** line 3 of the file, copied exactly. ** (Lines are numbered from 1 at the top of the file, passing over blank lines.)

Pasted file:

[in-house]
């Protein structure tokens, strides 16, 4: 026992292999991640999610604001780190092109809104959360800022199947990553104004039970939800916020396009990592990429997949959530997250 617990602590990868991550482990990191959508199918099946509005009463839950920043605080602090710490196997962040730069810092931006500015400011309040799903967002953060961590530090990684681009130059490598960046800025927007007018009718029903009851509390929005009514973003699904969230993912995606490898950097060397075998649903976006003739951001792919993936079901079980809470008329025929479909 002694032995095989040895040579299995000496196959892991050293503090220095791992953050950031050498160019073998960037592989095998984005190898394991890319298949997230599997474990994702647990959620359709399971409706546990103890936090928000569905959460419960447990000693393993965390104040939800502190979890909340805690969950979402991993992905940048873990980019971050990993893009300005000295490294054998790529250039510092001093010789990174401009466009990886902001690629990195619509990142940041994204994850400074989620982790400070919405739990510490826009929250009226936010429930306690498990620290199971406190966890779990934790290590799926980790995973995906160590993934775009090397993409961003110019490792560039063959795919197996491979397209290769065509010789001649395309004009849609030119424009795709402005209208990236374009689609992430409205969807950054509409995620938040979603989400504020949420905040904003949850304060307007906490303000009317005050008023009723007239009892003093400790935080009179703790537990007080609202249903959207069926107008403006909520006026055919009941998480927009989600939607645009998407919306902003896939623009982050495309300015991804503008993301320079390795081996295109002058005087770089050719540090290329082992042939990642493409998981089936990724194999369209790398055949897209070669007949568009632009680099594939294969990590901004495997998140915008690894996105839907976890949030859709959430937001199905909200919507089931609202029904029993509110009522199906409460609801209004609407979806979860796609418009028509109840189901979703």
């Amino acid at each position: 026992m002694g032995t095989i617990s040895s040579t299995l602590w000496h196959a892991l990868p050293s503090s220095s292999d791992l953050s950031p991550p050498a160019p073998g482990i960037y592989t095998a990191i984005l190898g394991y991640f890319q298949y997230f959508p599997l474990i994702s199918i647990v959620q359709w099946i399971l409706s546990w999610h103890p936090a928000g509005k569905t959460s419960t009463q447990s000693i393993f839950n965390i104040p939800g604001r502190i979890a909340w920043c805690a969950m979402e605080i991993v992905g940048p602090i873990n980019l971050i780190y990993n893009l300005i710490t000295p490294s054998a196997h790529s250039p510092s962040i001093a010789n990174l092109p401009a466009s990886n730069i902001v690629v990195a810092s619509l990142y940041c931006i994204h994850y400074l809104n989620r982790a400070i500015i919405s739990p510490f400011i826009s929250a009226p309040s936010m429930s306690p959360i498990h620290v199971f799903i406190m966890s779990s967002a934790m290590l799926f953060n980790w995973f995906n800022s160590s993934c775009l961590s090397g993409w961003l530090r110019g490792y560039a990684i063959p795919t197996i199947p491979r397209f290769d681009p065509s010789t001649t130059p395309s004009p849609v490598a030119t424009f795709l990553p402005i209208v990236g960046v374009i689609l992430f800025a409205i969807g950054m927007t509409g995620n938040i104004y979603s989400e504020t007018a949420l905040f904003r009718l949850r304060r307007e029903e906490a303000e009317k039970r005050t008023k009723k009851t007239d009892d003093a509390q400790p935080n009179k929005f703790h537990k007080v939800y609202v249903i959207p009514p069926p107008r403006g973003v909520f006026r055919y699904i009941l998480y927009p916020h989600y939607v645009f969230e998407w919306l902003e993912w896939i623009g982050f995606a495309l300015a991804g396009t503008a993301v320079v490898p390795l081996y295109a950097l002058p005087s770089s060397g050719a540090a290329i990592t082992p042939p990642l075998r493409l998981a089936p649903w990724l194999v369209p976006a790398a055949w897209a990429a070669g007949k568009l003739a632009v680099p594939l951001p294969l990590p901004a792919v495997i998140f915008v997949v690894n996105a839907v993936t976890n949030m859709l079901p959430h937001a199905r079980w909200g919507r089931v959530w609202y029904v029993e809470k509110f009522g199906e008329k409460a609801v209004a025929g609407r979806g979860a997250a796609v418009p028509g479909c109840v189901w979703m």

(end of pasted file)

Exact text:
């Amino acid at each position: 026992m002694g032995t095989i617990s040895s040579t299995l602590w000496h196959a892991l990868p050293s503090s220095s292999d791992l953050s950031p991550p050498a160019p073998g482990i960037y592989t095998a990191i984005l190898g394991y991640f890319q298949y997230f959508p599997l474990i994702s199918i647990v959620q359709w099946i399971l409706s546990w999610h103890p936090a928000g509005k569905t959460s419960t009463q447990s000693i393993f839950n965390i104040p939800g604001r502190i979890a909340w920043c805690a969950m979402e605080i991993v992905g940048p602090i873990n980019l971050i780190y990993n893009l300005i710490t000295p490294s054998a196997h790529s250039p510092s962040i001093a010789n990174l092109p401009a466009s990886n730069i902001v690629v990195a810092s619509l990142y940041c931006i994204h994850y400074l809104n989620r982790a400070i500015i919405s739990p510490f400011i826009s929250a009226p309040s936010m429930s306690p959360i498990h620290v199971f799903i406190m966890s779990s967002a934790m290590l799926f953060n980790w995973f995906n800022s160590s993934c775009l961590s090397g993409w961003l530090r110019g490792y560039a990684i063959p795919t197996i199947p491979r397209f290769d681009p065509s010789t001649t130059p395309s004009p849609v490598a030119t424009f795709l990553p402005i209208v990236g960046v374009i689609l992430f800025a409205i969807g950054m927007t509409g995620n938040i104004y979603s989400e504020t007018a949420l905040f904003r009718l949850r304060r307007e029903e906490a303000e009317k039970r005050t008023k009723k009851t007239d009892d003093a509390q400790p935080n009179k929005f703790h537990k007080v939800y609202v249903i959207p009514p069926p107008r403006g973003v909520f006026r055919y699904i009941l998480y927009p916020h989600y939607v645009f969230e998407w919306l902003e993912w896939i623009g982050f995606a495309l300015a991804g396009t503008a993301v320079v490898p390795l081996y295109a950097l002058p005087s770089s060397g050719a540090a290329i990592t082992p042939p990642l075998r493409l998981a089936p649903w990724l194999v369209p976006a790398a055949w897209a990429a070669g007949k568009l003739a632009v680099p594939l951001p294969l990590p901004a792919v495997i998140f915008v997949v690894n996105a839907v993936t976890n949030m859709l079901p959430h937001a199905r079980w909200g919507r089931v959530w609202y029904v029993e809470k509110f009522g199906e008329k409460a609801v209004a025929g609407r979806g979860a997250a796609v418009p028509g479909c109840v189901w979703m």